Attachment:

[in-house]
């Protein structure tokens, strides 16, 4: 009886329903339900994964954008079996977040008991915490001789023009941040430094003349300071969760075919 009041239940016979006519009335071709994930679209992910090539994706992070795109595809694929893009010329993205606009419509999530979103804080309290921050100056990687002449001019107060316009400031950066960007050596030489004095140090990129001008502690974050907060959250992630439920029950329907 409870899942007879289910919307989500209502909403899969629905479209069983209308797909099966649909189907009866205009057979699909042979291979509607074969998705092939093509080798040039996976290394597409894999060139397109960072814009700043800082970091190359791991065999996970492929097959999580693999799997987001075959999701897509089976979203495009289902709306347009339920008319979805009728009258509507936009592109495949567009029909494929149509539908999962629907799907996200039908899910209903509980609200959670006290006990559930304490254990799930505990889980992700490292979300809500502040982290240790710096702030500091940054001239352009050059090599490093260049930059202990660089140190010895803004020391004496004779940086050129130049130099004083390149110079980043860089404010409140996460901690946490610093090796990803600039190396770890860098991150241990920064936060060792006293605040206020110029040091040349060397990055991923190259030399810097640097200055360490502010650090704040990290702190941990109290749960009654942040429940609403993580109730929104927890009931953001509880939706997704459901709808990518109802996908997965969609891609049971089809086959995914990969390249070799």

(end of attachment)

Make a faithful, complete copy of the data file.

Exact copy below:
[in-house]
């Protein structure tokens, strides 16, 4: 009886329903339900994964954008079996977040008991915490001789023009941040430094003349300071969760075919 009041239940016979006519009335071709994930679209992910090539994706992070795109595809694929893009010329993205606009419509999530979103804080309290921050100056990687002449001019107060316009400031950066960007050596030489004095140090990129001008502690974050907060959250992630439920029950329907 409870899942007879289910919307989500209502909403899969629905479209069983209308797909099966649909189907009866205009057979699909042979291979509607074969998705092939093509080798040039996976290394597409894999060139397109960072814009700043800082970091190359791991065999996970492929097959999580693999799997987001075959999701897509089976979203495009289902709306347009339920008319979805009728009258509507936009592109495949567009029909494929149509539908999962629907799907996200039908899910209903509980609200959670006290006990559930304490254990799930505990889980992700490292979300809500502040982290240790710096702030500091940054001239352009050059090599490093260049930059202990660089140190010895803004020391004496004779940086050129130049130099004083390149110079980043860089404010409140996460901690946490610093090796990803600039190396770890860098991150241990920064936060060792006293605040206020110029040091040349060397990055991923190259030399810097640097200055360490502010650090704040990290702190941990109290749960009654942040429940609403993580109730929104927890009931953001509880939706997704459901709808990518109802996908997965969609891609049971089809086959995914990969390249070799």